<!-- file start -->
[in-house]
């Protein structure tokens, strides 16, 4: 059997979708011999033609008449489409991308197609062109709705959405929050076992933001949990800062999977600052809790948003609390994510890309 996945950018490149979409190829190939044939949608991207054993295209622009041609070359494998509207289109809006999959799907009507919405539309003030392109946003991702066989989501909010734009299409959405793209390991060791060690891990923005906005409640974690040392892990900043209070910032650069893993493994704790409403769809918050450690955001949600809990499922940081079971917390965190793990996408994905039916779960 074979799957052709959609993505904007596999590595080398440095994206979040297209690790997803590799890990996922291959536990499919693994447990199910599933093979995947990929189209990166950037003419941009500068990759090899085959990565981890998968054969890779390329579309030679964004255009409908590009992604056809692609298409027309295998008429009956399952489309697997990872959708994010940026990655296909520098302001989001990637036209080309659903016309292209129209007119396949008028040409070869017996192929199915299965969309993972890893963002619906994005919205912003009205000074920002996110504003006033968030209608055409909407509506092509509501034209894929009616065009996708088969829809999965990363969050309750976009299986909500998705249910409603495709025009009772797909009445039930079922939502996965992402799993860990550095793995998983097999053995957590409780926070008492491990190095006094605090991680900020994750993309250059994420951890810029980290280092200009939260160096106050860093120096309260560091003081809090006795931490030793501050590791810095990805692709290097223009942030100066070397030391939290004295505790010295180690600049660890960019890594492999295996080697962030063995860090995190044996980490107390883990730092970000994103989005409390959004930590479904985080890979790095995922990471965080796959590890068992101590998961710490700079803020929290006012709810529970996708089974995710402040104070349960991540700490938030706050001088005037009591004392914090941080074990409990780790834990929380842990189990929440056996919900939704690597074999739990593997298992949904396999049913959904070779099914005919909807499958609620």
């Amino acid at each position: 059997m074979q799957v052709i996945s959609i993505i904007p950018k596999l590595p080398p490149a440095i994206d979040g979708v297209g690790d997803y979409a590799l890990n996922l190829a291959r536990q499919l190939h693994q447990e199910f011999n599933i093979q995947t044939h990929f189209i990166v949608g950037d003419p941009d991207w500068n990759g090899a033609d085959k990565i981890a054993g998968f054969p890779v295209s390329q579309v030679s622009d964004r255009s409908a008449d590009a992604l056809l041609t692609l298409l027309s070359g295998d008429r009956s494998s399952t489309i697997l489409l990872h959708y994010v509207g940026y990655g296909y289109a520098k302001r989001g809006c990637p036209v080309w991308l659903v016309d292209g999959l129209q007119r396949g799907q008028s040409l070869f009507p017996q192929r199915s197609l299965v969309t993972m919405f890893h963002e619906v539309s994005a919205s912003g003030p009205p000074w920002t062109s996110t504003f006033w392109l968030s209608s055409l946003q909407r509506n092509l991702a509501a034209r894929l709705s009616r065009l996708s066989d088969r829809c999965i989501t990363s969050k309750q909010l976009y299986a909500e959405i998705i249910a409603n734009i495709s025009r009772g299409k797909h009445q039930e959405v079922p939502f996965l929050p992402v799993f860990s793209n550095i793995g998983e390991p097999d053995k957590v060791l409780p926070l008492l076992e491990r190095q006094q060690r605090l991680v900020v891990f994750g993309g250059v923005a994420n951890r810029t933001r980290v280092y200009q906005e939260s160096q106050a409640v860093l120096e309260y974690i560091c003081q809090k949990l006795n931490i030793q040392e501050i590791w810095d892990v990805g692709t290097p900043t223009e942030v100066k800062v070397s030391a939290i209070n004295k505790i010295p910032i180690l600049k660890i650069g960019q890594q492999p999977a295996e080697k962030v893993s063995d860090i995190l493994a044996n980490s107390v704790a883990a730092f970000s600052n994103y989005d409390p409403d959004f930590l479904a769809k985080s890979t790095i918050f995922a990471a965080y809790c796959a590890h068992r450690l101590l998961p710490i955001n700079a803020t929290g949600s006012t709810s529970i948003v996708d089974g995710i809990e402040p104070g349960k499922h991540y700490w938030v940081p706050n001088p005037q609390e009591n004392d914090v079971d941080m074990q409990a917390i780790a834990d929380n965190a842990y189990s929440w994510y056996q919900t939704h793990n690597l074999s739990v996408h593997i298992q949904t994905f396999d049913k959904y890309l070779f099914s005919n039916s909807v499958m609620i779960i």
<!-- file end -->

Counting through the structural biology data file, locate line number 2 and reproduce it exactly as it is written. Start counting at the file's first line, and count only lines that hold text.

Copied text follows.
């Protein structure tokens, strides 16, 4: 059997979708011999033609008449489409991308197609062109709705959405929050076992933001949990800062999977600052809790948003609390994510890309 996945950018490149979409190829190939044939949608991207054993295209622009041609070359494998509207289109809006999959799907009507919405539309003030392109946003991702066989989501909010734009299409959405793209390991060791060690891990923005906005409640974690040392892990900043209070910032650069893993493994704790409403769809918050450690955001949600809990499922940081079971917390965190793990996408994905039916779960 074979799957052709959609993505904007596999590595080398440095994206979040297209690790997803590799890990996922291959536990499919693994447990199910599933093979995947990929189209990166950037003419941009500068990759090899085959990565981890998968054969890779390329579309030679964004255009409908590009992604056809692609298409027309295998008429009956399952489309697997990872959708994010940026990655296909520098302001989001990637036209080309659903016309292209129209007119396949008028040409070869017996192929199915299965969309993972890893963002619906994005919205912003009205000074920002996110504003006033968030209608055409909407509506092509509501034209894929009616065009996708088969829809999965990363969050309750976009299986909500998705249910409603495709025009009772797909009445039930079922939502996965992402799993860990550095793995998983097999053995957590409780926070008492491990190095006094605090991680900020994750993309250059994420951890810029980290280092200009939260160096106050860093120096309260560091003081809090006795931490030793501050590791810095990805692709290097223009942030100066070397030391939290004295505790010295180690600049660890960019890594492999295996080697962030063995860090995190044996980490107390883990730092970000994103989005409390959004930590479904985080890979790095995922990471965080796959590890068992101590998961710490700079803020929290006012709810529970996708089974995710402040104070349960991540700490938030706050001088005037009591004392914090941080074990409990780790834990929380842990189990929440056996919900939704690597074999739990593997298992949904396999049913959904070779099914005919909807499958609620």